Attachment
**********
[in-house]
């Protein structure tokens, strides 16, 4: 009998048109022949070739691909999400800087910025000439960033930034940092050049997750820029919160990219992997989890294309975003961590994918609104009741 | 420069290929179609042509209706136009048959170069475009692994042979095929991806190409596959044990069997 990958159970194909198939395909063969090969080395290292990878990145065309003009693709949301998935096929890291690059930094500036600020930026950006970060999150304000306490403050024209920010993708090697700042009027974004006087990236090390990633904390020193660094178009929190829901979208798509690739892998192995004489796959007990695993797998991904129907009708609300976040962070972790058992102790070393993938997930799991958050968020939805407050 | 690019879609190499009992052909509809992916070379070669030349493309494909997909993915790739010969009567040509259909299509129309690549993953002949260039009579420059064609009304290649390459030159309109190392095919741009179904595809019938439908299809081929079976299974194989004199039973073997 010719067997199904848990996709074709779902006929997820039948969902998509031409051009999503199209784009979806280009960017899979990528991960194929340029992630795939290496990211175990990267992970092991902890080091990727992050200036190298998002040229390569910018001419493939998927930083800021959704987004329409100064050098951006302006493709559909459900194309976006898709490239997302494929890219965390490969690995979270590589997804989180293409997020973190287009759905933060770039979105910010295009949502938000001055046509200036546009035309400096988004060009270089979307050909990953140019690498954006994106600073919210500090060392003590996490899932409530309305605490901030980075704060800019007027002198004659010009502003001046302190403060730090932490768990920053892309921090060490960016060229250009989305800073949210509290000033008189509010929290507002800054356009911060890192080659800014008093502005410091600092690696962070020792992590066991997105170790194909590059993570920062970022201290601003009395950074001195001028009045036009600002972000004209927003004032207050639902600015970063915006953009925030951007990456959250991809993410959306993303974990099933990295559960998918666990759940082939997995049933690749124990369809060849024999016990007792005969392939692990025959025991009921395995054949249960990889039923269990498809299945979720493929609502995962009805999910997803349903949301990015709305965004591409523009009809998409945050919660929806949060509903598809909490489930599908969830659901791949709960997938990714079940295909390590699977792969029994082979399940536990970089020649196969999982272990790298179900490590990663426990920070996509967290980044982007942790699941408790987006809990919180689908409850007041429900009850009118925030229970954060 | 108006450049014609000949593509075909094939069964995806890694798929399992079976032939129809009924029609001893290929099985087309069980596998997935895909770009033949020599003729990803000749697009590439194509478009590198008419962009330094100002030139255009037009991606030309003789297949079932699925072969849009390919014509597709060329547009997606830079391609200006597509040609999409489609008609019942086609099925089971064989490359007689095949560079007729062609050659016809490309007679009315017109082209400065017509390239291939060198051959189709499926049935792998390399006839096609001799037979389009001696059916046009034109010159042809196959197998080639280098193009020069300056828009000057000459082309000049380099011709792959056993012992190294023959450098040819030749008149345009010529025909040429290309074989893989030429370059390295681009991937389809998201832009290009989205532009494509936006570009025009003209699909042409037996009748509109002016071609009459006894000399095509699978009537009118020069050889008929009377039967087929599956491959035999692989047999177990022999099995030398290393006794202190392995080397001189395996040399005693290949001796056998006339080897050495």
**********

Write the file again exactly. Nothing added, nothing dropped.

[in-house]
């Protein structure tokens, strides 16, 4: 009998048109022949070739691909999400800087910025000439960033930034940092050049997750820029919160990219992997989890294309975003961590994918609104009741 | 420069290929179609042509209706136009048959170069475009692994042979095929991806190409596959044990069997 990958159970194909198939395909063969090969080395290292990878990145065309003009693709949301998935096929890291690059930094500036600020930026950006970060999150304000306490403050024209920010993708090697700042009027974004006087990236090390990633904390020193660094178009929190829901979208798509690739892998192995004489796959007990695993797998991904129907009708609300976040962070972790058992102790070393993938997930799991958050968020939805407050 | 690019879609190499009992052909509809992916070379070669030349493309494909997909993915790739010969009567040509259909299509129309690549993953002949260039009579420059064609009304290649390459030159309109190392095919741009179904595809019938439908299809081929079976299974194989004199039973073997 010719067997199904848990996709074709779902006929997820039948969902998509031409051009999503199209784009979806280009960017899979990528991960194929340029992630795939290496990211175990990267992970092991902890080091990727992050200036190298998002040229390569910018001419493939998927930083800021959704987004329409100064050098951006302006493709559909459900194309976006898709490239997302494929890219965390490969690995979270590589997804989180293409997020973190287009759905933060770039979105910010295009949502938000001055046509200036546009035309400096988004060009270089979307050909990953140019690498954006994106600073919210500090060392003590996490899932409530309305605490901030980075704060800019007027002198004659010009502003001046302190403060730090932490768990920053892309921090060490960016060229250009989305800073949210509290000033008189509010929290507002800054356009911060890192080659800014008093502005410091600092690696962070020792992590066991997105170790194909590059993570920062970022201290601003009395950074001195001028009045036009600002972000004209927003004032207050639902600015970063915006953009925030951007990456959250991809993410959306993303974990099933990295559960998918666990759940082939997995049933690749124990369809060849024999016990007792005969392939692990025959025991009921395995054949249960990889039923269990498809299945979720493929609502995962009805999910997803349903949301990015709305965004591409523009009809998409945050919660929806949060509903598809909490489930599908969830659901791949709960997938990714079940295909390590699977792969029994082979399940536990970089020649196969999982272990790298179900490590990663426990920070996509967290980044982007942790699941408790987006809990919180689908409850007041429900009850009118925030229970954060 | 108006450049014609000949593509075909094939069964995806890694798929399992079976032939129809009924029609001893290929099985087309069980596998997935895909770009033949020599003729990803000749697009590439194509478009590198008419962009330094100002030139255009037009991606030309003789297949079932699925072969849009390919014509597709060329547009997606830079391609200006597509040609999409489609008609019942086609099925089971064989490359007689095949560079007729062609050659016809490309007679009315017109082209400065017509390239291939060198051959189709499926049935792998390399006839096609001799037979389009001696059916046009034109010159042809196959197998080639280098193009020069300056828009000057000459082309000049380099011709792959056993012992190294023959450098040819030749008149345009010529025909040429290309074989893989030429370059390295681009991937389809998201832009290009989205532009494509936006570009025009003209699909042409037996009748509109002016071609009459006894000399095509699978009537009118020069050889008929009377039967087929599956491959035999692989047999177990022999099995030398290393006794202190392995080397001189395996040399005693290949001796056998006339080897050495």